A couple of years ago, I lost a good friend. She used to come to my house and paint with my kids, and dance Irish jigs in my kitchen. She was one of the most faithful women I have ever met, and I still feel I can see her sitting in her normal pew, scolding me for something foolish I said, or telling me I should have been more clear. She was a real spitfire, and I love her still. I had the pleasure of giving the homily for her funeral, and I have no doubt she was scolding me still.
I realize this is an older homily, but I was looking at a painting she did for me, and I got to thinking about her. I thought sharing that homily might be a fitting way to tell her I miss her.
Homily for Nancy
I need to apologize, I am going to preach longer today then normal. I need to pay Nancy back for all the talking she did to me. Now I know she can listen without interrupting.
I have a painting in my house from an evening where she came over to teach my daughters how to paint. She whipped up a landscape that is one of my favorites, but she didn’t feel it was very good, and she refused to sign it. Instead, she signed it, Ireland. I think that is how many people knew her, the little Irish lady who sat in the back over there by the pillar. She was not that to me, if fact, she was one of the most important people in my life.
She was born in Ireland to a big family. She loved to tell stories of home, especially of her family. She would talk of her father, her brother who loved the violin, of walking to church – eyeing the protestants suspiciously, and most of all, of going to the dance hall. She loved music, especially jazz, and dreamed of life in America. She just knew they were having more fun on the other side of the Atlantic, and she wanted to be a part of it all. She moved to the east coast with family first, and then headed to the Bay Area. Working there, she met her husband. He was a merchant marine, and they moved here when he was stationed in Eureka. As a merchant marine, he would be gone for months at a time, and she was left alone here with no family or friends. So she made her own. That’s what Nancy does, she goes out, and makes her own everyone around her.
She would rarely talk about her husband. Even though it had been years, she kept his side of the bed in order for him, with a tin can full of coins he had kept from far off lands, and his watch that she always kept running. I remember she had this dog, now Nancy hated this dog, she would constantly talk about the pain in the butt this dog was, but it was her husband’s dog, so she would bring it with her everywhere. She would leave adoration to go out to her little white Geo and check on him, because she couldn’t bring herself to leave the dog at home alone. She loved and babied that dog to no end, a dog she hated. I think she never spoke of her husband, because she missed and loved him so much, and poured our her love for him on that dog.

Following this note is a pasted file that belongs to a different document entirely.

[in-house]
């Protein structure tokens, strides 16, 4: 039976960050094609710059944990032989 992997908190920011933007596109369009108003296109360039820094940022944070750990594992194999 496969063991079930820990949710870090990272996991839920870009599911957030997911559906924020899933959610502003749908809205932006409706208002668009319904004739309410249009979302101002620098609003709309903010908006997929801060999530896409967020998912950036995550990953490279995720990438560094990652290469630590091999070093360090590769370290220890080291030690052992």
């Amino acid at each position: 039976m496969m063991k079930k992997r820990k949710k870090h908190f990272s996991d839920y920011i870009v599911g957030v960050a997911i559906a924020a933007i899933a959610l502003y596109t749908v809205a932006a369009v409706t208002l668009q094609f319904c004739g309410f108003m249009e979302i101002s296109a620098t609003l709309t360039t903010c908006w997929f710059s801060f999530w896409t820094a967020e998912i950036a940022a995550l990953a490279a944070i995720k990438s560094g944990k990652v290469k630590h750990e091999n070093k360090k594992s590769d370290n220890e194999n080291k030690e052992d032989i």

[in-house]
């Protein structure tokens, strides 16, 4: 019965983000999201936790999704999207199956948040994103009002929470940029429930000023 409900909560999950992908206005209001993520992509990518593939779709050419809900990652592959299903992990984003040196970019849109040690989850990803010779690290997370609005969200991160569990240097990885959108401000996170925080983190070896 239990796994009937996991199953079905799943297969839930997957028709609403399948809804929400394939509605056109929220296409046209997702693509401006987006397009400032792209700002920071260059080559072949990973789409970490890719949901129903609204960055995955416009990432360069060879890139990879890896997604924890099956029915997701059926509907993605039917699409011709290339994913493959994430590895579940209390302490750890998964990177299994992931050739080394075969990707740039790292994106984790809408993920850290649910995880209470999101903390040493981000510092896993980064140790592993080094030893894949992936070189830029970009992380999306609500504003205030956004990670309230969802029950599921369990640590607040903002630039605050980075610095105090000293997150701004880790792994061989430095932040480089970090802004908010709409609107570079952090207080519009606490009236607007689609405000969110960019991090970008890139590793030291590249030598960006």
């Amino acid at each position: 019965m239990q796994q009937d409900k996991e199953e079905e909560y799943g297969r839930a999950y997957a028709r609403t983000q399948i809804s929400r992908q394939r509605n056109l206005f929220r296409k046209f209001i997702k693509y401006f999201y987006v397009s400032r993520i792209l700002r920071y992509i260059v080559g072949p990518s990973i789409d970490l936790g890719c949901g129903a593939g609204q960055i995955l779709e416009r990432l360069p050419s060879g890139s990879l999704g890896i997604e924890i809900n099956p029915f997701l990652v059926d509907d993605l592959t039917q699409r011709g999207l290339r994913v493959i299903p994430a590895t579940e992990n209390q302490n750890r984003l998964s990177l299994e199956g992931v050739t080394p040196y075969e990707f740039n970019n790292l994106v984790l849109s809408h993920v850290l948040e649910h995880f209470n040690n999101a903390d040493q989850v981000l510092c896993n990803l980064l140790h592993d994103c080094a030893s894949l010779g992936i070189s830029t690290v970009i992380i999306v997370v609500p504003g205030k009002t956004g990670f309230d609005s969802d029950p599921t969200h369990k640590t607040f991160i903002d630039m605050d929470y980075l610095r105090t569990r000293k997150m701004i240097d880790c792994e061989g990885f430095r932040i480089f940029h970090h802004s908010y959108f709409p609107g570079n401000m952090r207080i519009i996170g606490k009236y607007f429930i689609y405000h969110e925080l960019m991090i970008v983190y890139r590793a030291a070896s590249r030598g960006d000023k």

Nancy was never alone. She would find someone who needed her, and she would attach her life to theirs. I was one of the lucky recipients of this blessed attention. She would come to my house late at night with paint, with projects for the kids, with dance music, and most of all, with her opinions. We would have the best of time dancing jigs in the kitchen, laughing and being rude to each other, talking about the Church, about her history, about the importance of holiness. She would leave bags of fruit on my doorstep, I think she thought I wasn’t feeding my kids enough.
All in all, Nancy was always about two things, and in this order: The importance of our Catholic Faith, and finding a community she could share it’s beauty with all the personality she had, whether they wanted it or not. She was cantankerous, she was in your face, she was challenging you to take your soul seriously, and she wasn’t going to skimp or water any of it down. She would challenge friends to pray more, to think about the hard issues more, and she would challenge the clergy even more. I don’t think a priest or deacon in Humboldt county hasn’t had a run in with Nancy Elgin. Things she felt should have said in a homily, how the homilies weren’t hard enough, or worried they were scared of preaching the hard issues. Nancy challenges everyone, and leaves no one out, but not without living it out herself. She practiced what she preached, she went to adoration every week, Mass nearly every day, prayed her rosary every night next to a pile of mail and a heater at her feet, filled her mind with solid teaching constantly through radio, TV and constant reading. Nancy took her soul very seriously, it was her whole life, and she challenged you to do the same.
I owe Nancy a debt, and I am going to pay it now. All she ever wanted from me was for me to be a voice that was willing to talk about the hard things, the things that no one wants to hear. For some reason, some truths make us uncomfortable, but Nancy was right to challenge us to talk about them, because we find happiness in the truth, in heroic virtue, not in deceiving ourselves with half truths and silence. I am so very sad that she never had the chance to hear me preach, I hope I give her honor.
So let me share a few things I believe in, that Nancy believes in, that the Church has always believed, and that you can’t count on as being true, and built your entire life on. I am with you on all these things. I need to take a lesson from Nancy as well as anyone, so in a very real way, I am preaching to myself today too, reminding myself of what I should be doing, and what is really important in this life.